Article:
A long lost 16th century civilization has been unearthed in rural Kansas — all thanks to a plucky teen who helped archaeologists confirm the incredible discovery.
The metropolis — where up to 20,000 Wichita Indians once lived — was discovered in Arkansas City, in the south-central part of the state, when a high school boy found a cannon ball that tipped off the experts that their long-held suspicions about the existence of Etzanoa were correct, the Kansas City Star reported.
The city, whose name means “The Great Settlement,” is believed to be the second-largest Native American city in the US and was the site of a battle between Spanish explorers and Indian warriors in 1601.
“The Spaniards were amazed by the size of Etzanoa,” according to Donald Blakeslee, a 73-year-old Wichita State University archaeologist, who announced the discovery.
“They counted 2,000 houses that could hold 10 people each. They said it would take two or three days to walk through it all,” said Blakeslee, adding that the patch of land spans thousands of acres.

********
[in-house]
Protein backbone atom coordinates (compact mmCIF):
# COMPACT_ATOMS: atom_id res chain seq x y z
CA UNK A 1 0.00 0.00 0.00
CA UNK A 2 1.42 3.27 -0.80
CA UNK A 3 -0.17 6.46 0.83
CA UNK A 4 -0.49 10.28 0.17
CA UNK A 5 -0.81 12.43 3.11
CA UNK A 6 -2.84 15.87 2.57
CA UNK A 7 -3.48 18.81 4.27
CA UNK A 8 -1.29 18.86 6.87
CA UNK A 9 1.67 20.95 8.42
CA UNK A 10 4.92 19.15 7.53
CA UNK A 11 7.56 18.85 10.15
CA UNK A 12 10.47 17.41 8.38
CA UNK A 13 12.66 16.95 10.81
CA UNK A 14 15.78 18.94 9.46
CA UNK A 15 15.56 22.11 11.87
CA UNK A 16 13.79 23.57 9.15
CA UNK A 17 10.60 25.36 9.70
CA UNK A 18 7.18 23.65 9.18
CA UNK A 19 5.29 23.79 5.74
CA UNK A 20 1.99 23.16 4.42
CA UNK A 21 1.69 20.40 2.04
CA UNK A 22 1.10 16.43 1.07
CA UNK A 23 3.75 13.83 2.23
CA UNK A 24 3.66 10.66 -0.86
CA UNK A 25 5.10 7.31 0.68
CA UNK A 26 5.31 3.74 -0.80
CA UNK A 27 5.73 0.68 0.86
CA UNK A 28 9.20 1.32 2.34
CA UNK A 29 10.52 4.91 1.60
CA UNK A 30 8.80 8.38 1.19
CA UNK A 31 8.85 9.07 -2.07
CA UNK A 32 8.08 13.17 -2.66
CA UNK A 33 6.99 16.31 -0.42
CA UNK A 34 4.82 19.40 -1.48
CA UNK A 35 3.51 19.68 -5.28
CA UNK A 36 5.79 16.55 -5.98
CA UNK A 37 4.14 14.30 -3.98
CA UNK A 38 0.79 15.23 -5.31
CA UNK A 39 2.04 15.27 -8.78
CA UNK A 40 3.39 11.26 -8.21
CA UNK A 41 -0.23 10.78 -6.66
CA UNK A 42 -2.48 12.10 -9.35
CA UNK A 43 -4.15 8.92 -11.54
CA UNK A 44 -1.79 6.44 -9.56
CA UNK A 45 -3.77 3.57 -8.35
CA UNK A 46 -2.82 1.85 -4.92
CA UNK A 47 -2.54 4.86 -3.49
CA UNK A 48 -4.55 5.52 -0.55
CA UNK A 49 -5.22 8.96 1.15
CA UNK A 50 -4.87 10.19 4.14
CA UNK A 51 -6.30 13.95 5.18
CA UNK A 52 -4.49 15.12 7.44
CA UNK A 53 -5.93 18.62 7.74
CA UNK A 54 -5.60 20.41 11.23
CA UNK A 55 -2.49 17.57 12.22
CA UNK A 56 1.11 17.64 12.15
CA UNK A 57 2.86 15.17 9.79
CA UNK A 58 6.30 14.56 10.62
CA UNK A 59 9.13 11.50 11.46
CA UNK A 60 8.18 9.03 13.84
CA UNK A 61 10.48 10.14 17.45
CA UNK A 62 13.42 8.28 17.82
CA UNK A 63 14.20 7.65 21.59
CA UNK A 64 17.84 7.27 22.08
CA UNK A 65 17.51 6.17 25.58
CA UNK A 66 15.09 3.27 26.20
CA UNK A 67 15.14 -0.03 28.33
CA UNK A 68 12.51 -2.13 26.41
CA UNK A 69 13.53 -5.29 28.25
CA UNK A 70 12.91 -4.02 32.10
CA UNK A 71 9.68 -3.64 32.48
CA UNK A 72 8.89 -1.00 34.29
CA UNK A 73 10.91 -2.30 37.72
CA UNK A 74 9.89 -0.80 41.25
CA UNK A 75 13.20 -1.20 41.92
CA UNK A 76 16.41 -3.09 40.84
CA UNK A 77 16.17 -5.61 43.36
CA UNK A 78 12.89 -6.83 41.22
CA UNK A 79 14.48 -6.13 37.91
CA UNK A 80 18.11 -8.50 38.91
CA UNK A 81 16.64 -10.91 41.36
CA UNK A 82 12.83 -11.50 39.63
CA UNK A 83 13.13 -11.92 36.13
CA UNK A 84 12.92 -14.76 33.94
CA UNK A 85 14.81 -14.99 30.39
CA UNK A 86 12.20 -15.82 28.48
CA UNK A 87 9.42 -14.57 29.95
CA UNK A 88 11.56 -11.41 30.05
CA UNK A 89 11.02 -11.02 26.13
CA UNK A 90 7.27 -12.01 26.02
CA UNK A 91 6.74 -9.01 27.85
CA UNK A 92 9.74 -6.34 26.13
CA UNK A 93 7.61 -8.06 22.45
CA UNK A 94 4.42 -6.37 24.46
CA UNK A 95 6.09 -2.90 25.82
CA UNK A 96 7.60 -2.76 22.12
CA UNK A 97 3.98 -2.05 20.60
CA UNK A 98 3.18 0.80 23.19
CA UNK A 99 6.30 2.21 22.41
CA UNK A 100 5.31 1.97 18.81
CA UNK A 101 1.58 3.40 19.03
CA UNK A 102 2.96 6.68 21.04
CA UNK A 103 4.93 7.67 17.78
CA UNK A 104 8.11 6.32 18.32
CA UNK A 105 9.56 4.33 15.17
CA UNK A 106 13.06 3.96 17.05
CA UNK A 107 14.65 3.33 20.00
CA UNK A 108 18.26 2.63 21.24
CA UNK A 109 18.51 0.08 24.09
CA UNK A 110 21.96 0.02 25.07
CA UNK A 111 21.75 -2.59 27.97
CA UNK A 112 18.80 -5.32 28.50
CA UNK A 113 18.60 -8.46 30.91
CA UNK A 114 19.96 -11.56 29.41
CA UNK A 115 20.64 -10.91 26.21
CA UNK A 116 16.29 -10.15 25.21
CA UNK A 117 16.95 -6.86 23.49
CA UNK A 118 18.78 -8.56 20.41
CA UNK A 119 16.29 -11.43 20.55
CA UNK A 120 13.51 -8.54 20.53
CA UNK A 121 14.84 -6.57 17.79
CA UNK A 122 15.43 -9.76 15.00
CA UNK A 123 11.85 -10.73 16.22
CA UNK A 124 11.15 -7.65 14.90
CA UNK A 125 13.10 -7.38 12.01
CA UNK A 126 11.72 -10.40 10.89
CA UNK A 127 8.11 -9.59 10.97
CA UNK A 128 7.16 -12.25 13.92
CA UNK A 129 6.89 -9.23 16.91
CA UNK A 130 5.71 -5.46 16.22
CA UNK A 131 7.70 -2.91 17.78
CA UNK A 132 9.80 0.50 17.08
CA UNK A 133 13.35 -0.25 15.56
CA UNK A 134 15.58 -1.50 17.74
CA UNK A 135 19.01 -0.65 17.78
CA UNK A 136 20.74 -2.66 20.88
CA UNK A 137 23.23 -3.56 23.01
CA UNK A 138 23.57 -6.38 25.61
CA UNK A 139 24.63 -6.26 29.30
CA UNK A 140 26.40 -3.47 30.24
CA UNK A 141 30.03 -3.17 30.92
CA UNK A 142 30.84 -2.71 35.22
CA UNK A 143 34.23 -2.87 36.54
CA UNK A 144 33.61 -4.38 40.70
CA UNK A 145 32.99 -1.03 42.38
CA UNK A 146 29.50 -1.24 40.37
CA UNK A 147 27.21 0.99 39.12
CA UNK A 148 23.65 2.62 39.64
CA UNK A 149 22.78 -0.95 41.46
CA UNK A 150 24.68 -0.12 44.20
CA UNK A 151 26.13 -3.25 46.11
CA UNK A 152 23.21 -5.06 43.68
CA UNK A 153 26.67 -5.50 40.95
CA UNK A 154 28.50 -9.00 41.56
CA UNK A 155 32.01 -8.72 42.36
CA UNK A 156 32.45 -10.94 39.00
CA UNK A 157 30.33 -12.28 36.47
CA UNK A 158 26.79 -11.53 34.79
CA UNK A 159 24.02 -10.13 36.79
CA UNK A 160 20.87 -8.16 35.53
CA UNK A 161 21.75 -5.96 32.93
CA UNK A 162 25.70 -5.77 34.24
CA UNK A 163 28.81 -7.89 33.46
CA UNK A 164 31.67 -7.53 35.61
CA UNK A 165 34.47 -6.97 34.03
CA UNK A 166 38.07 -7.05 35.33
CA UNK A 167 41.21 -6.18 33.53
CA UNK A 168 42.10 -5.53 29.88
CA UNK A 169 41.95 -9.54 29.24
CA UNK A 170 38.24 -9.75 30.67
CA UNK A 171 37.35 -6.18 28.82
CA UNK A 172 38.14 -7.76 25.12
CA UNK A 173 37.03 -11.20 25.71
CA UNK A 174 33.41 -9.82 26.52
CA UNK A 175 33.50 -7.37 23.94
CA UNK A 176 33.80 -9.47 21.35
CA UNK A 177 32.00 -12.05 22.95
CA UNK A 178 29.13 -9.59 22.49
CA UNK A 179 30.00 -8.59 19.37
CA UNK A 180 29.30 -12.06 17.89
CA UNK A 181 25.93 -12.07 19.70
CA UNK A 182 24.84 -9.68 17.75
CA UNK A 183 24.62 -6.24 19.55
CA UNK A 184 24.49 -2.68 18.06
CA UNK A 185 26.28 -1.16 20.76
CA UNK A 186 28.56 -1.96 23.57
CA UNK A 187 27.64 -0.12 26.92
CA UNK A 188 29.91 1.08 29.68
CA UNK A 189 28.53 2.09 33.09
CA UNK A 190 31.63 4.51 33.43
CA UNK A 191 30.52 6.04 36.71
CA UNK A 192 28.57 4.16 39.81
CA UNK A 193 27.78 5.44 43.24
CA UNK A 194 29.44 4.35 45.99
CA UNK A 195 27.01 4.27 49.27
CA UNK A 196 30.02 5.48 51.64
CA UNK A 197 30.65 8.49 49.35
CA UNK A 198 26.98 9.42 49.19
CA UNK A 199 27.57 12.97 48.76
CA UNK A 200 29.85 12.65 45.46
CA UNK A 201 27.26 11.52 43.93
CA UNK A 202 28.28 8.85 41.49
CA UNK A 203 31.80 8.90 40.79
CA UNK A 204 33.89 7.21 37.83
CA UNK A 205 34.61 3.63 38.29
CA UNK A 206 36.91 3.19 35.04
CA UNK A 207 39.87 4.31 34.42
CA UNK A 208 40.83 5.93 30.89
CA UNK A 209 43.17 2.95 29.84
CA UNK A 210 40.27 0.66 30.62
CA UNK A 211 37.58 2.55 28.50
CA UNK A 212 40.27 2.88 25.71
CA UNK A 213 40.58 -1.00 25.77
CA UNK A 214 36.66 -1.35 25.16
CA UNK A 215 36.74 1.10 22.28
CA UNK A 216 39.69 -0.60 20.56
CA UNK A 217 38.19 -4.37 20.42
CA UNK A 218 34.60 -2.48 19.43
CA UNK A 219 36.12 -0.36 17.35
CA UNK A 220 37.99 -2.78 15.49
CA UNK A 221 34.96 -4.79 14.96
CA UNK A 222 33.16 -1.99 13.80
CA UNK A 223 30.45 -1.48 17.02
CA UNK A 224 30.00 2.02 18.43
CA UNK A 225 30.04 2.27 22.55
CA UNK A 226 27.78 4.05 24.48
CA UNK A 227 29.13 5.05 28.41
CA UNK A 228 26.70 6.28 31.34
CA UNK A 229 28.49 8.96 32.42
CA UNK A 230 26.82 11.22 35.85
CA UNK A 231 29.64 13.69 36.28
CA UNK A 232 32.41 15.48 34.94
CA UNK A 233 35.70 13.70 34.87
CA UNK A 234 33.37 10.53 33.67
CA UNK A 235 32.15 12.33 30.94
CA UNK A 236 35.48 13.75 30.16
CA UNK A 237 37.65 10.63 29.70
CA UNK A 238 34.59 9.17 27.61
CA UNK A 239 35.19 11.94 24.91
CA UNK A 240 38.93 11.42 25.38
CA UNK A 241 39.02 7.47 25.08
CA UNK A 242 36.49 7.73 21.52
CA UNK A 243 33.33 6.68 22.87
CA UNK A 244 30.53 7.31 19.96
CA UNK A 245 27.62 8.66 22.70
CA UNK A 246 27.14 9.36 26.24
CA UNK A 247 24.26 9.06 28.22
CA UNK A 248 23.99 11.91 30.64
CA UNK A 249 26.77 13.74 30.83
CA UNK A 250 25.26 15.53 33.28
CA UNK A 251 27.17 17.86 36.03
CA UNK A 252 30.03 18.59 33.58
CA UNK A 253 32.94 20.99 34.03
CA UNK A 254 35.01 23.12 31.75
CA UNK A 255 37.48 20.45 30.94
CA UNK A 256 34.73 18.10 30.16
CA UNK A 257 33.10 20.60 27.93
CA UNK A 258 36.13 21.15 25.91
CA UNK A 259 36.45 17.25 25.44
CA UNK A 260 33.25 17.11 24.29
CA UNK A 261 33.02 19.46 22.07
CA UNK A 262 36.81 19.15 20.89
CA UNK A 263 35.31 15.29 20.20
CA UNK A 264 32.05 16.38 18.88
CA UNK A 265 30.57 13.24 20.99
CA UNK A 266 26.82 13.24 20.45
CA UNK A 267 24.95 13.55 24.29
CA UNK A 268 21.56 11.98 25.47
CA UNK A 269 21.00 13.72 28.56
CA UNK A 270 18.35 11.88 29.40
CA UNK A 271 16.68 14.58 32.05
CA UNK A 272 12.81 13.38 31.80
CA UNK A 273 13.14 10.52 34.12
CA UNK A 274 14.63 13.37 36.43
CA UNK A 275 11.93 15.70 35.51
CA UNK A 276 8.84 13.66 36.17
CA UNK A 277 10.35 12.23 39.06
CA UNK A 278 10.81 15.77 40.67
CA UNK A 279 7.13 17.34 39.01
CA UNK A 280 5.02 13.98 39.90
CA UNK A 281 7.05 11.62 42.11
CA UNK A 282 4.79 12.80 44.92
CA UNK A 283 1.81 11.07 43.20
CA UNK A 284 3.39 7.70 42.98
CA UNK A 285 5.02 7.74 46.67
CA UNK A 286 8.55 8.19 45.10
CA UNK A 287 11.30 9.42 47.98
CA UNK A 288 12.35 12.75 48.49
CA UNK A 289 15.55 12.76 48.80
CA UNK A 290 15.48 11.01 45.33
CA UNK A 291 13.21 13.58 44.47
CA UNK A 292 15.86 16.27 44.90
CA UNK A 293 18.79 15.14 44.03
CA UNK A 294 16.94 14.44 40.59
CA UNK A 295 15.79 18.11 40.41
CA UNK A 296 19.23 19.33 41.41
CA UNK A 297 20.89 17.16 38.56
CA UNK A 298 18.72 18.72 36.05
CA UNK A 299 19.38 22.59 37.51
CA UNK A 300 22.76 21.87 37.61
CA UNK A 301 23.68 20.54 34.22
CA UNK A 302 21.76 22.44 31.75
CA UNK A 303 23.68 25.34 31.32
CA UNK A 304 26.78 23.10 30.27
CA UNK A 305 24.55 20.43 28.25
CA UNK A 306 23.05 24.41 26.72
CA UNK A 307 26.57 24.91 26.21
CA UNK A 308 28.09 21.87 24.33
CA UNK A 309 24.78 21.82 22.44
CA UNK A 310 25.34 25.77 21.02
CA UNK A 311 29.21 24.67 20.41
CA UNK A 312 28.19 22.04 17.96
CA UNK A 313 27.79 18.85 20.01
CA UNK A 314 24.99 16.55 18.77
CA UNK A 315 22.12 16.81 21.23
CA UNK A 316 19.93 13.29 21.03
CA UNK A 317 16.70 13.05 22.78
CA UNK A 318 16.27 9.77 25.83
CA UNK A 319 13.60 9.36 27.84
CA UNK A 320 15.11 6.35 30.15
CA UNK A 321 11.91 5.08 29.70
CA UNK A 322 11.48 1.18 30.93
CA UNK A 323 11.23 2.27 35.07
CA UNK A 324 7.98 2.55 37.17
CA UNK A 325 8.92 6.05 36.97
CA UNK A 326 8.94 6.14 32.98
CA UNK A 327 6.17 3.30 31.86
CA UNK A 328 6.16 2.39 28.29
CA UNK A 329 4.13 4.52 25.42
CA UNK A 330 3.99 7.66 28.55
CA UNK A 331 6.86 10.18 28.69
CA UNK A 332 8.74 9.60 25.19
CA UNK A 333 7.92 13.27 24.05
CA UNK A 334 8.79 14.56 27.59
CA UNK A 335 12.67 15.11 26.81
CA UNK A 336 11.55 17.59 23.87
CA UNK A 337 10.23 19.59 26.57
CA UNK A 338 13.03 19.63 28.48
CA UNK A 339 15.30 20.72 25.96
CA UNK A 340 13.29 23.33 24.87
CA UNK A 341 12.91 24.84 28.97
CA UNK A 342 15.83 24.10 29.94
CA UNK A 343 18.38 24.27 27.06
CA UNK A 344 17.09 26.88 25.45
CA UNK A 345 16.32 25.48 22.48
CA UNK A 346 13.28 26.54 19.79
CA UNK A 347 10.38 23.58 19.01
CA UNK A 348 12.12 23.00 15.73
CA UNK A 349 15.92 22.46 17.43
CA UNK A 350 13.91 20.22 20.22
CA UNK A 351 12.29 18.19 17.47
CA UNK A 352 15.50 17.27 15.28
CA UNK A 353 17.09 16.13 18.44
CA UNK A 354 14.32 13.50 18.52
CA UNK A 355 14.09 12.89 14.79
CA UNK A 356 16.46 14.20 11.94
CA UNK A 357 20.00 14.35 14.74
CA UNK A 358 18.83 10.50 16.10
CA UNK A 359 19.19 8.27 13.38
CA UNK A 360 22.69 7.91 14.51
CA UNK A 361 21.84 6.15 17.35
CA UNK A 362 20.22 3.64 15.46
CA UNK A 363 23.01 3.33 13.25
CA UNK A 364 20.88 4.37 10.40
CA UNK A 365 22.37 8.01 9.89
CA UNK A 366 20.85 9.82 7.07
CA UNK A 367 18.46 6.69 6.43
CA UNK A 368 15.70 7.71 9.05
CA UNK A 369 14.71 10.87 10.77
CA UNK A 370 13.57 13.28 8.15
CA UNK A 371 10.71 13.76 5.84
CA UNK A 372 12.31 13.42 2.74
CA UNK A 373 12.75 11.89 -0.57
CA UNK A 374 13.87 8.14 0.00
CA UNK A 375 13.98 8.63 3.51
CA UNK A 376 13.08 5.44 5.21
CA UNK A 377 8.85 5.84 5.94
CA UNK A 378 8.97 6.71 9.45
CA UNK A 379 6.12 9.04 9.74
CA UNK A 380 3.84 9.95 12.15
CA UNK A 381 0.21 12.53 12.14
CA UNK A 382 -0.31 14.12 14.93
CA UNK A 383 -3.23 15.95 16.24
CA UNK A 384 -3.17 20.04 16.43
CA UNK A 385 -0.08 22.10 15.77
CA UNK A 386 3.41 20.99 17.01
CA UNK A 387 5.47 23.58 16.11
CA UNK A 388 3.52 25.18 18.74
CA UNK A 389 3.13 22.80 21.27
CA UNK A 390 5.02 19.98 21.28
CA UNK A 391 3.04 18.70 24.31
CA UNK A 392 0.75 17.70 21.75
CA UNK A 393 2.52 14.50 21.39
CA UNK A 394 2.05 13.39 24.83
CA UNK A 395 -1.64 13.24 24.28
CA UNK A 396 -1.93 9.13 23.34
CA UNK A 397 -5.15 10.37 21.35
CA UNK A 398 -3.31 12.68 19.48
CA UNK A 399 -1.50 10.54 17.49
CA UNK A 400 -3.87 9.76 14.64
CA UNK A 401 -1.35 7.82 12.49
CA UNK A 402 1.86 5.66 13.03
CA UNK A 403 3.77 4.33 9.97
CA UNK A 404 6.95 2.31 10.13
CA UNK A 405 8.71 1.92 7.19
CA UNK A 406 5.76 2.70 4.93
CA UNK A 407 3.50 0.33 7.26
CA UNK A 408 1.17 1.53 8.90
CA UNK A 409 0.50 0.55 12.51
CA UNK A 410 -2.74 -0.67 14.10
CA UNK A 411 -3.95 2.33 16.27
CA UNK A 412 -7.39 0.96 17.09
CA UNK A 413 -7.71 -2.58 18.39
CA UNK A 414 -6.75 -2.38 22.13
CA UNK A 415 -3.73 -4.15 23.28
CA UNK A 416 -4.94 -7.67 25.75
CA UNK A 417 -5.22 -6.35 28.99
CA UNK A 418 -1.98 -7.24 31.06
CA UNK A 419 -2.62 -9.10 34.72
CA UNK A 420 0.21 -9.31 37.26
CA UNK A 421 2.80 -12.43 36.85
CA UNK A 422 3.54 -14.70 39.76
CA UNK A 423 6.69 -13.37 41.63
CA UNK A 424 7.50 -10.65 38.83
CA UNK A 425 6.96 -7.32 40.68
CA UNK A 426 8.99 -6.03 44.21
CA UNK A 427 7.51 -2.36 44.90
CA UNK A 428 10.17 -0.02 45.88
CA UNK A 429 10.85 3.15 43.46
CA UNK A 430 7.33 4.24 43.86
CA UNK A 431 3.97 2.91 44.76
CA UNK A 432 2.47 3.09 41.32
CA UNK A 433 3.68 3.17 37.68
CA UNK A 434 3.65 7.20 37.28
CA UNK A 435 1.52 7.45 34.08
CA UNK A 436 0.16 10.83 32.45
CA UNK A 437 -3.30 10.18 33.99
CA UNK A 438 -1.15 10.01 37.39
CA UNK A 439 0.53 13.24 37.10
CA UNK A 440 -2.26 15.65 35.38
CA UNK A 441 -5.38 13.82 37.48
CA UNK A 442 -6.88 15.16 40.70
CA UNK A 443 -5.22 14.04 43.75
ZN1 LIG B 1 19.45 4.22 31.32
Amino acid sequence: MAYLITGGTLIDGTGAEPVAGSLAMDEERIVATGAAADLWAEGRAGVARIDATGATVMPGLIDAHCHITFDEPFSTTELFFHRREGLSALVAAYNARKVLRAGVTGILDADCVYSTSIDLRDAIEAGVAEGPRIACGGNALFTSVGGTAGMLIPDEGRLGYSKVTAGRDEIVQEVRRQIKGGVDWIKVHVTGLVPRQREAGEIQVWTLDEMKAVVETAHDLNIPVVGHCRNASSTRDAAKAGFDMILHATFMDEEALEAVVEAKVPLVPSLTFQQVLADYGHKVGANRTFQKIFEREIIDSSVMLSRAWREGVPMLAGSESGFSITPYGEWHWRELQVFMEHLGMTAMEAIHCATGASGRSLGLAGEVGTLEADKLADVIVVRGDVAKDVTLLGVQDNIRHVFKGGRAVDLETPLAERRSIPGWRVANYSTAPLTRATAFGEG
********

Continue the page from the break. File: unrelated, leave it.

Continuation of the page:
For years, he and other scientists hunted for the fabled city. They dug up pottery, knives and flint tools and toiled over clues that would link it to records from Spanish explorers — but couldn’t confirm that it was Etzanoa.
Then last year, Adam Ziegler, who attends a nearby high school, discovered a half-inch iron cannon ball — linking it to the 1601 battle, according to Blakeslee.
During the combat, Spaniards fired cannons at Wichita Nation Indian warriors, who eventually fled the city.
Kansas officials now want to turn the long-lost city — which features a still-functional water shrine on the banks of the Walnut and Arkansas rivers — into a tourist attraction.
“We’re looking at creating something that could be great for the region, and for 50 years and more down the road,” said Jay Warren, an Arkansas City Council member. “And we think the site could also be a hands-on field training facility for archaeologists from all over the world.”
He added: “We always knew we once had a whole bunch of Indians living around here. But we had no idea until Dr. Blakeslee came along about how big it was.”